Coordination Compound Notes  [ENDORSED]

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Coordination Compound Notes  [ENDORSED]

Postby Chem_Mod » Mon Dec 03, 2018 2:32 pm

Hi everyone! My name is Ronald, and I am one of your UAs this quarter. Several students in my office hours seemed to be struggling with coordination compounds and naming them, so I've attached my notes/tips, which I hope will help. If there's anything I'm missing, feel free to let me know! I can answer any questions for you if you reply to this post, so ask away if you have any!

Tips:
1. Know the ligands and the charges provided in this link: https://lavelle.chem.ucla.edu/wp-conten ... pounds.pdf. As you can see on the worksheet, Dr. Lavelle will accept either column (I find the first column with the * easier to remember, but either will be fine) -> "We use *. We will accept both."
2. Coordination number refers to the number of bonds made to the metal ion, not necessarily the number of ligands that bind to metal ion
3. Oxidation number => In simple ions, the oxidation number of the atom is the charge on the ion. For example, Na+, K+, and H+ all have oxidation numbers of +1.
4. Polydentate ligands: ligands that have multiple lone pair sites that can donate lone pairs to form coordinate covalent bonds with the metal ion
- Ex. Ethylenediamine has two nitrogens that have lone pairs that can be donated to form coordinate covalent bonds with the metal ion => because it has two sites it can use to form these bonds, it's known as a bidentate ligand

Naming:
1. To name a coordination compound, whether the complex ion is a cation or anion, always name the cation before the anion.
2. For naming the complex ion, name the ligands first (with prefixes if more than 1 ligand), in alphabetical order, then the metal atom or ion. Note: The metal atom or ion is written before the ligands in the chemical formula.
3. Anionic ligands like Cl end in "-o"
-ide => -o (Ex. chloride to chloro)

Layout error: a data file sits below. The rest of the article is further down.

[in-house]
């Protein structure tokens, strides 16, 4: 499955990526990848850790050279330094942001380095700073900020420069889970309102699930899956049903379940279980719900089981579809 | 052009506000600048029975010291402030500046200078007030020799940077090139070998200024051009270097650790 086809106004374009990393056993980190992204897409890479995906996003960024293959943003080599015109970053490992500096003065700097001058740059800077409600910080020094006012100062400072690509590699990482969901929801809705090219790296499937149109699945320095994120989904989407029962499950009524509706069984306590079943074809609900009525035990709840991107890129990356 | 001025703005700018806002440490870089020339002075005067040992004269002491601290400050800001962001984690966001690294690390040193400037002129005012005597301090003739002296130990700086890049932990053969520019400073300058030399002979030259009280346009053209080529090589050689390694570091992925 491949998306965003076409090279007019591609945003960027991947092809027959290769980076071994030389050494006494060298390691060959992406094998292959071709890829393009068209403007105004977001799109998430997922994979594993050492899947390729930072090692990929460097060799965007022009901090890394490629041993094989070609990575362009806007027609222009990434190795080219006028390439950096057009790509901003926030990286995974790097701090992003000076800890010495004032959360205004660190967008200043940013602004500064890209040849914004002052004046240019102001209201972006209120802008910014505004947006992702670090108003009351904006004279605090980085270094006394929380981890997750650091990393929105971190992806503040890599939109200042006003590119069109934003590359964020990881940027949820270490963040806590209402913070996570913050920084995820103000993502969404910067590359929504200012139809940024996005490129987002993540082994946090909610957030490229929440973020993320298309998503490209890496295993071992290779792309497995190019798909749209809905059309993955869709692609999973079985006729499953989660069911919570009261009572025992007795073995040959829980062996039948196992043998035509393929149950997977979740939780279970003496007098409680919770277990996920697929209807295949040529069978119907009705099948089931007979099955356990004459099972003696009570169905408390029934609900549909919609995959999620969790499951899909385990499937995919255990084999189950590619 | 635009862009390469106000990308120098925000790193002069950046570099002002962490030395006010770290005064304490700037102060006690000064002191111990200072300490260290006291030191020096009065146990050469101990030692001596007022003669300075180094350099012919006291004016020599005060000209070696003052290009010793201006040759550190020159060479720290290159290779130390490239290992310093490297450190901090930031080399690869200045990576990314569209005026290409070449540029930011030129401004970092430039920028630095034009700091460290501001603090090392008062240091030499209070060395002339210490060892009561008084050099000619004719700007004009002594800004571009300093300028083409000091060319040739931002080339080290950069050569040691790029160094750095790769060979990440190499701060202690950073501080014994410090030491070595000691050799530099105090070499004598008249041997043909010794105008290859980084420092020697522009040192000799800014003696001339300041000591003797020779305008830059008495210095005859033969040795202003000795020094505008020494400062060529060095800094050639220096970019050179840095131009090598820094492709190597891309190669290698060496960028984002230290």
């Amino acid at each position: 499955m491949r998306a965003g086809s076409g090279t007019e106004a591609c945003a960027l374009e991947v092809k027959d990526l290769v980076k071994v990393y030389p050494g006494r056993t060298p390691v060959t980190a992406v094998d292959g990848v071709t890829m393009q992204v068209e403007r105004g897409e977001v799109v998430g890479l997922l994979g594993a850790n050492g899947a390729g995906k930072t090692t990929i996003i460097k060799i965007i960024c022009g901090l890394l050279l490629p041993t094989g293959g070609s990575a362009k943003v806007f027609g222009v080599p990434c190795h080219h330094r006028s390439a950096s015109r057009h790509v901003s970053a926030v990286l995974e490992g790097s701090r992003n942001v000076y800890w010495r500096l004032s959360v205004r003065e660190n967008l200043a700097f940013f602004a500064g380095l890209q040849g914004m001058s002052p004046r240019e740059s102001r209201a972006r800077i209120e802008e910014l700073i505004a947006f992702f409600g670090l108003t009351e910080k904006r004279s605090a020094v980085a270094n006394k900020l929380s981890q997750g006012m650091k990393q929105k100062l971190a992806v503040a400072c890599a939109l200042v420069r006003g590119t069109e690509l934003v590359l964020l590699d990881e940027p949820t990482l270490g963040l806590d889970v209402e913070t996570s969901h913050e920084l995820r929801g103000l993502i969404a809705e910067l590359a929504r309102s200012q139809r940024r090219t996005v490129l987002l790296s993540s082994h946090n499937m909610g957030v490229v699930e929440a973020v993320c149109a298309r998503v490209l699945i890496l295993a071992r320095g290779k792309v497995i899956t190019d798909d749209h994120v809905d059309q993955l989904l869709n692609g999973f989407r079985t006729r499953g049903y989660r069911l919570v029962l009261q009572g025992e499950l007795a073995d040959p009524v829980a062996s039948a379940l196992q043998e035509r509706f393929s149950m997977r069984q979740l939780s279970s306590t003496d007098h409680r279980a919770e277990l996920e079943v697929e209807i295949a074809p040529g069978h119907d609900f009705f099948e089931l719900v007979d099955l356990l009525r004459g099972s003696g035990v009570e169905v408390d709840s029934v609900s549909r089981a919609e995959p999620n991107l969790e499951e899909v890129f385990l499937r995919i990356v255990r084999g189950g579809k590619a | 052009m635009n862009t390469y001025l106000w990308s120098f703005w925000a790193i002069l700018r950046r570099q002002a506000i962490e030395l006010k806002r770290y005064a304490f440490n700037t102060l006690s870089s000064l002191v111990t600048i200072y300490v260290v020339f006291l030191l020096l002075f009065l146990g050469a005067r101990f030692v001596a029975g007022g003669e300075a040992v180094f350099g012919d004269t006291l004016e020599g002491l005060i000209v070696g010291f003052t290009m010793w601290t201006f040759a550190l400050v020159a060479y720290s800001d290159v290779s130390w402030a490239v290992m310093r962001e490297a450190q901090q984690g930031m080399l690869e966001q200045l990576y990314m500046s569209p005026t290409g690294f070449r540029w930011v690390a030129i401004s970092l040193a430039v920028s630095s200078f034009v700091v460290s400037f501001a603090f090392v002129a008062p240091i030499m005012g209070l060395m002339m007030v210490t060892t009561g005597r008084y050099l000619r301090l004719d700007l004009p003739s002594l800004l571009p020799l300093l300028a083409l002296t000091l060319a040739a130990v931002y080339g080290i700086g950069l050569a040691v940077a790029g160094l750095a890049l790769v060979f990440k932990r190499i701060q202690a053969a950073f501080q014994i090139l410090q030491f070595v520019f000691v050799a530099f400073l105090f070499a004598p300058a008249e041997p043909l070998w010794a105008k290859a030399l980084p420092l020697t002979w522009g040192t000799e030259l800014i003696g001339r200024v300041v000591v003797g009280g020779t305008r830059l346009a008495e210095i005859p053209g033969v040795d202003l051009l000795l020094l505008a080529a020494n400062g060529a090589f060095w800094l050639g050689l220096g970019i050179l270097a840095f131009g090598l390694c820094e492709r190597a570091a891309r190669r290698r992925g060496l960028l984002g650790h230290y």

-ate => -ato (Ex. sulfate to sulfato)
-ite => -ito (Ex. nitrite to nitrito)
4. Greek prefixes indicate the number of each type of ligand in the complex ion
- Use di-, tri-, and tetra- for multiple monodentate ligands
- Use bis-, tris-, tetrakis- for multiple polydentate ligands (or if the ligand has a prefix in it already like ethylenediamine)
5. Don't forget to include the roman numerals to indicate the oxidation state of the metal ion! (ex. cobalt(III) ion)
6. For naming of coordination compounds with overall charge:
- If overall complex has a positive charge, metal is same name as element
*Ex. Co in a complex cation is called cobalt, and Pt is called platinum (Fe would just be iron)
- If overall complex has a negative charge, metal ends with the suffix "-ate"
*Ex. Co in a complex anion is called cobaltate, and Pt is called platinate (Fe would be ferrate)
7. Include "ion" in naming ONLY if the complex is by itself and not bound to something else, while the coordination complex has an overall charge
- Ex. [Cr(NH3)3(H2O)3]Cl3 would be triamminetriaquachromium(III) chloride
VS.
- Ex. [Cr(NH3)3(H2O)3] with a +3 overall would be triamminetriaquachromium(III) ion

Additional Notes:
1. Chelating compounds are compounds that involve two or more separate coordinate covalent bonds between a polydentate ligand and a central metal ion.
2. Only use prefixes when you're naming ligands and there are multiple ligands (ex. [Pt(H2NCH2CH2NH2)2Cl2]Cl2 is named dichlorobis(ethylenediamine)platinum(IV) chloride...if you look at the chlorides, we include "dichloro" when there are two chlorides attached to the platinum ion, and we include "chloride" like we do in MgCl2 (magnesium chloride), even though there are two chlorines.

Best,
Ronald

Chem_Mod
Posts: 16977
Joined: Thu Aug 04, 2011 1:53 pm
Has upvoted: 364 times

Re: Coordination Compound Notes

Postby Chem_Mod » Mon Dec 03, 2018 10:47 pm

Excellent!

Jayde Felix 4H
Posts: 59
Joined: Fri Sep 28, 2018 12:28 am

Re: Coordination Compound Notes

Postby Jayde Felix 4H » Tue Dec 04, 2018 6:38 pm

This helped incredibly thank you so much


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